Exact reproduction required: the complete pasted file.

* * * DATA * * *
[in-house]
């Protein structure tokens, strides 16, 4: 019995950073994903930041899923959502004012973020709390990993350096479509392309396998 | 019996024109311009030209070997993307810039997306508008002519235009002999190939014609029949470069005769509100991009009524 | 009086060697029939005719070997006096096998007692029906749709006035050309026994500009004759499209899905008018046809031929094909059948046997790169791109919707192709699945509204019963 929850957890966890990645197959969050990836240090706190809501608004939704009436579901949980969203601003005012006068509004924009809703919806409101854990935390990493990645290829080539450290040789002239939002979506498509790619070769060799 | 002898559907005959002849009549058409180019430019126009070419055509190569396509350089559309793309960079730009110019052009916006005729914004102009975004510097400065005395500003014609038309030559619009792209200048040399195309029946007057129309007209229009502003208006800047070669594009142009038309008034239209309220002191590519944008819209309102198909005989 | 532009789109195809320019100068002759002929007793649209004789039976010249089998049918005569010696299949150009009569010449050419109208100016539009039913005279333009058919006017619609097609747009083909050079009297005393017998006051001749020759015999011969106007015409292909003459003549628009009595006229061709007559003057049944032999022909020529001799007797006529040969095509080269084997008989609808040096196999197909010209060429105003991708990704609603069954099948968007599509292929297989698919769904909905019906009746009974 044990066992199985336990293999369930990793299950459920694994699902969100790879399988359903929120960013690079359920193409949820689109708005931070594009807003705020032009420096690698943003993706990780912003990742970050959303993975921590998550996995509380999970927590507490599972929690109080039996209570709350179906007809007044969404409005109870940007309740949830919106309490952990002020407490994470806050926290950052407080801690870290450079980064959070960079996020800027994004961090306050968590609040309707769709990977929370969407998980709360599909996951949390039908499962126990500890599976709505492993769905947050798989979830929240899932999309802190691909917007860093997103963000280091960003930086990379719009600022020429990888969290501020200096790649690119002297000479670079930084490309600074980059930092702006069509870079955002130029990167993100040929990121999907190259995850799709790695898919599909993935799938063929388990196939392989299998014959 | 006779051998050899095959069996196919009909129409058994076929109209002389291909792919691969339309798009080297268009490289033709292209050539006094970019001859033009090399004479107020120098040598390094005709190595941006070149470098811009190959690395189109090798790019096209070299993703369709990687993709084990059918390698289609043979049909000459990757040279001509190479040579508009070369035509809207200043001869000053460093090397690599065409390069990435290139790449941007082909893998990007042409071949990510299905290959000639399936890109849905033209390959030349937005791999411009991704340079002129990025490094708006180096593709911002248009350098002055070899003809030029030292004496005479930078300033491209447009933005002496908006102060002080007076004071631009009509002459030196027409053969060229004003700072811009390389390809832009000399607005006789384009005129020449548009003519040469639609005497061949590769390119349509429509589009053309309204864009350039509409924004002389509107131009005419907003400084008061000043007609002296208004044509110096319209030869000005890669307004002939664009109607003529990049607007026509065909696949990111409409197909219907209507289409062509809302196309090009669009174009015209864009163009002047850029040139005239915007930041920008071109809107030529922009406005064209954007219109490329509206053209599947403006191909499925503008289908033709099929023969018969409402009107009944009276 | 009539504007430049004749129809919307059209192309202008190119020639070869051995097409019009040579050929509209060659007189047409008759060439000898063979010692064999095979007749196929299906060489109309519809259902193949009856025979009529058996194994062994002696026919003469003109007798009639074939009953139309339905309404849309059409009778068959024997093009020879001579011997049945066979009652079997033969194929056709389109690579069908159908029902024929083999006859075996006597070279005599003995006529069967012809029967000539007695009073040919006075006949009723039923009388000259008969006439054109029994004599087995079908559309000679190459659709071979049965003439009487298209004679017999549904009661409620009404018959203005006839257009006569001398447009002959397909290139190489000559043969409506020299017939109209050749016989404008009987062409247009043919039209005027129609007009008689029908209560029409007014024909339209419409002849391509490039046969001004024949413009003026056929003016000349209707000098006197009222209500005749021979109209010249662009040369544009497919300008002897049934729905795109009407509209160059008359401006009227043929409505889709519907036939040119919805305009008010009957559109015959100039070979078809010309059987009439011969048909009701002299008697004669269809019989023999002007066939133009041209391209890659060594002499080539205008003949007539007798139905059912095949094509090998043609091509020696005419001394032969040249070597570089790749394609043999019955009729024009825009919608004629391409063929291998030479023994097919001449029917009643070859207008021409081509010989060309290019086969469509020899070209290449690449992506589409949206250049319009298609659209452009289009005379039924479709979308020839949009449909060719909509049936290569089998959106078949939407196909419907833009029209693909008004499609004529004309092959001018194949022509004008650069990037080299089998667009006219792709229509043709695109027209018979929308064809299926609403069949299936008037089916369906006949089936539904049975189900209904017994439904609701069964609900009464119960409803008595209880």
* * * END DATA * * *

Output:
[in-house]
């Protein structure tokens, strides 16, 4: 019995950073994903930041899923959502004012973020709390990993350096479509392309396998 | 019996024109311009030209070997993307810039997306508008002519235009002999190939014609029949470069005769509100991009009524 | 009086060697029939005719070997006096096998007692029906749709006035050309026994500009004759499209899905008018046809031929094909059948046997790169791109919707192709699945509204019963 929850957890966890990645197959969050990836240090706190809501608004939704009436579901949980969203601003005012006068509004924009809703919806409101854990935390990493990645290829080539450290040789002239939002979506498509790619070769060799 | 002898559907005959002849009549058409180019430019126009070419055509190569396509350089559309793309960079730009110019052009916006005729914004102009975004510097400065005395500003014609038309030559619009792209200048040399195309029946007057129309007209229009502003208006800047070669594009142009038309008034239209309220002191590519944008819209309102198909005989 | 532009789109195809320019100068002759002929007793649209004789039976010249089998049918005569010696299949150009009569010449050419109208100016539009039913005279333009058919006017619609097609747009083909050079009297005393017998006051001749020759015999011969106007015409292909003459003549628009009595006229061709007559003057049944032999022909020529001799007797006529040969095509080269084997008989609808040096196999197909010209060429105003991708990704609603069954099948968007599509292929297989698919769904909905019906009746009974 044990066992199985336990293999369930990793299950459920694994699902969100790879399988359903929120960013690079359920193409949820689109708005931070594009807003705020032009420096690698943003993706990780912003990742970050959303993975921590998550996995509380999970927590507490599972929690109080039996209570709350179906007809007044969404409005109870940007309740949830919106309490952990002020407490994470806050926290950052407080801690870290450079980064959070960079996020800027994004961090306050968590609040309707769709990977929370969407998980709360599909996951949390039908499962126990500890599976709505492993769905947050798989979830929240899932999309802190691909917007860093997103963000280091960003930086990379719009600022020429990888969290501020200096790649690119002297000479670079930084490309600074980059930092702006069509870079955002130029990167993100040929990121999907190259995850799709790695898919599909993935799938063929388990196939392989299998014959 | 006779051998050899095959069996196919009909129409058994076929109209002389291909792919691969339309798009080297268009490289033709292209050539006094970019001859033009090399004479107020120098040598390094005709190595941006070149470098811009190959690395189109090798790019096209070299993703369709990687993709084990059918390698289609043979049909000459990757040279001509190479040579508009070369035509809207200043001869000053460093090397690599065409390069990435290139790449941007082909893998990007042409071949990510299905290959000639399936890109849905033209390959030349937005791999411009991704340079002129990025490094708006180096593709911002248009350098002055070899003809030029030292004496005479930078300033491209447009933005002496908006102060002080007076004071631009009509002459030196027409053969060229004003700072811009390389390809832009000399607005006789384009005129020449548009003519040469639609005497061949590769390119349509429509589009053309309204864009350039509409924004002389509107131009005419907003400084008061000043007609002296208004044509110096319209030869000005890669307004002939664009109607003529990049607007026509065909696949990111409409197909219907209507289409062509809302196309090009669009174009015209864009163009002047850029040139005239915007930041920008071109809107030529922009406005064209954007219109490329509206053209599947403006191909499925503008289908033709099929023969018969409402009107009944009276 | 009539504007430049004749129809919307059209192309202008190119020639070869051995097409019009040579050929509209060659007189047409008759060439000898063979010692064999095979007749196929299906060489109309519809259902193949009856025979009529058996194994062994002696026919003469003109007798009639074939009953139309339905309404849309059409009778068959024997093009020879001579011997049945066979009652079997033969194929056709389109690579069908159908029902024929083999006859075996006597070279005599003995006529069967012809029967000539007695009073040919006075006949009723039923009388000259008969006439054109029994004599087995079908559309000679190459659709071979049965003439009487298209004679017999549904009661409620009404018959203005006839257009006569001398447009002959397909290139190489000559043969409506020299017939109209050749016989404008009987062409247009043919039209005027129609007009008689029908209560029409007014024909339209419409002849391509490039046969001004024949413009003026056929003016000349209707000098006197009222209500005749021979109209010249662009040369544009497919300008002897049934729905795109009407509209160059008359401006009227043929409505889709519907036939040119919805305009008010009957559109015959100039070979078809010309059987009439011969048909009701002299008697004669269809019989023999002007066939133009041209391209890659060594002499080539205008003949007539007798139905059912095949094509090998043609091509020696005419001394032969040249070597570089790749394609043999019955009729024009825009919608004629391409063929291998030479023994097919001449029917009643070859207008021409081509010989060309290019086969469509020899070209290449690449992506589409949206250049319009298609659209452009289009005379039924479709979308020839949009449909060719909509049936290569089998959106078949939407196909419907833009029209693909008004499609004529004309092959001018194949022509004008650069990037080299089998667009006219792709229509043709695109027209018979929308064809299926609403069949299936008037089916369906006949089936539904049975189900209904017994439904609701069964609900009464119960409803008595209880």